This broad sketch is meant as a backdrop for a more sustained examination of the politics of mass violence in Rwanda, Burundi and the DRC. Part Two (Rwanda and Burundi: The Genocidal Twins) is an attempt to set the historical roots and circumstances of genocidal killings in Rwanda and Burundi in a comparative perspective. Ultimately the aim is to analyze the reciprocal impact of one upon the other. Sometimes referred to as the "false twins", the phrase also applies to their experience of genocide. Although the 1972 carnage in Burundi never reached the magnitude of its 1994 counterpart in Rwanda, and the bulk of the victims were Hutu, this should not obscure the similarities in the dynamics of the killings in each state, and how the Burundi carnage has reverberated upon Rwanda.
Behind these horror stories lies a sociological puzzle, which, for the sake of clarity, requires a brief historical digression. Although Rwanda and Burundi have more in common than any other two states in the continent in terms of size, ethnic maps, language and culture, they crossed the threshold of independence under radically different circumstances, one (Rwanda) ending up as a republic under Hutu hegemony, the other (Burundi) as a constitutional monarchy under the rule of the Tutsi minority. Not until 1965 did the army abolish the monarchy. And while both experienced genocide, Rwanda today has emerged as a thinly disguised Tutsi dictatorship, with Burundi on the other hand painstakingly charting a new course towards a multiparty and multiethnic democracy. Seldom anywhere have Sigmund Freud's reflections on "the narcissism of minor differences" received a more dramatic confirmation: nowhere in Africa has fratricidal strife torn apart communities as nearly identical as between Hutu and Tutsi.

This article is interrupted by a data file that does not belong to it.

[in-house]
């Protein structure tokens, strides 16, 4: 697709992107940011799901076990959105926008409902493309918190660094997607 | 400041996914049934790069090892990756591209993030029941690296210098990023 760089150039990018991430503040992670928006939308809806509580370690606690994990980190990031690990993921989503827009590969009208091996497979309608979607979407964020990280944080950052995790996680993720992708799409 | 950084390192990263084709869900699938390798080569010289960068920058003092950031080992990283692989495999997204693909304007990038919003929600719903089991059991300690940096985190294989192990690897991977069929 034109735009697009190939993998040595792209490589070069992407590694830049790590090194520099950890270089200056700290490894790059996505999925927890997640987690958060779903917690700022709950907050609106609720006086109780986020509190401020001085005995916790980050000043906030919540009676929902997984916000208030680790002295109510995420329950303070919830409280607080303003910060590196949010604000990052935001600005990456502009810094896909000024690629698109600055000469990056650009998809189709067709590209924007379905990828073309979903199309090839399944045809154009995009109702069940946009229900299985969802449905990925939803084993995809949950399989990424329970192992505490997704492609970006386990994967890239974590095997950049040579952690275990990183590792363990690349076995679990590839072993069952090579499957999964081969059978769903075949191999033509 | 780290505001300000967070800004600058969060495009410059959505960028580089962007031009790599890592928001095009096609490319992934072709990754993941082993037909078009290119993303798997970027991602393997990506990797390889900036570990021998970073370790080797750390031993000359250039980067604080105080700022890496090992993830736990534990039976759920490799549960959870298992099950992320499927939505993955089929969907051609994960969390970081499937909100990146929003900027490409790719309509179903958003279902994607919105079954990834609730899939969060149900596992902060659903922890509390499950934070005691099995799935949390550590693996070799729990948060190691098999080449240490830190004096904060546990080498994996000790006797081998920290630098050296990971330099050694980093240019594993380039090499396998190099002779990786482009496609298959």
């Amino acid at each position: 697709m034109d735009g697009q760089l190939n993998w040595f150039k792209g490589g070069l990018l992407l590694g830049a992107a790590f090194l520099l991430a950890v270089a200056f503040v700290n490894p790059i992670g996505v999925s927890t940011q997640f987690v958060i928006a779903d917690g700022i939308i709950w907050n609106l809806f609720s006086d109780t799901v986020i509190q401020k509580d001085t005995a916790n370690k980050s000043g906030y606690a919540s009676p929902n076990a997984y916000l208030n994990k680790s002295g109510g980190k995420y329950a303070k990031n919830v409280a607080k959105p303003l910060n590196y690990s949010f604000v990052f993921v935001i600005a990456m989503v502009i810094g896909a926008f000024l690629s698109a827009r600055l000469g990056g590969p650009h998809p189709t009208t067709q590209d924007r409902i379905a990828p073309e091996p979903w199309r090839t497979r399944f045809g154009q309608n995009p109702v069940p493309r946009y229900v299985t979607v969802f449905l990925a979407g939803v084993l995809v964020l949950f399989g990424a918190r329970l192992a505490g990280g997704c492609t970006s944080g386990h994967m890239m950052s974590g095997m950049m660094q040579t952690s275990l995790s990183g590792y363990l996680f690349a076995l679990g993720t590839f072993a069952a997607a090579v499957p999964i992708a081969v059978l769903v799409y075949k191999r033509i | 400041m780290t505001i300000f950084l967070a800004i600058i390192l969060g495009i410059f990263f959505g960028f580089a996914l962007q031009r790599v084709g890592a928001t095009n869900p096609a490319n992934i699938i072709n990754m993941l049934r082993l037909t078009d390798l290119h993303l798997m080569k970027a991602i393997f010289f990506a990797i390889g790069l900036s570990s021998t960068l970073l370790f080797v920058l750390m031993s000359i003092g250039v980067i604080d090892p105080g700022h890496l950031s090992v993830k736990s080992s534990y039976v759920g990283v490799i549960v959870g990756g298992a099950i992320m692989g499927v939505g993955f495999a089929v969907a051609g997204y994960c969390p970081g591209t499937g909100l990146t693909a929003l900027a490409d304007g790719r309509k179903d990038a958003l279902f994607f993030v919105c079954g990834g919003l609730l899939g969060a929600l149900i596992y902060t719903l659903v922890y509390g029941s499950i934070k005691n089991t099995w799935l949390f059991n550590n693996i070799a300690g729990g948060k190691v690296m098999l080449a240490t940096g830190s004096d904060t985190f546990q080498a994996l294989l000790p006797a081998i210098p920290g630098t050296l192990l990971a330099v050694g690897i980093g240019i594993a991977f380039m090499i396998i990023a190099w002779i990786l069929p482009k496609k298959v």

The key to the puzzle lies in history. For all their similarities, traditional Burundi was far from being a carbon copy of Rwanda. In neither state is ethnic conflict reducible to age-old enmities, yet the Hutu-Tutsi split was far more pronounced, and therefore more potentially menacing in Rwanda, where the "premise of inequality"—greatly reinforced by the legacy of colonial rule—emerged the central axis around which Hutu-Tutsi relations revolved. Burundi society, by contrast, was significantly more complicated, and therefore more flexible. Typically, at first the focus of conflict had little to do with Hutu and Tutsi, involving instead political rivalries between the representatives of dynastic factions, known as the Bezi and Batare. The years following independence saw a drastic transformation of the parameters of conflict, where the Rwanda model took on the quality of a self-fulfilling prophecy. As many Hutu elites increasingly came to look to Rwanda as the exemplary polity, growing fears spread among the Tutsi population of an impending Rwanda-like revolution. Unless Hutu claims to power were resisted they would share the fate of their Rwandan kinsmen. This meant a more or less systematic exclusion of Hutu elements from positions of authority. Exclusion led to insurrection, and insurrection to repression, culminating in 1972 with what must be described as the first recorded genocide in independent Africa.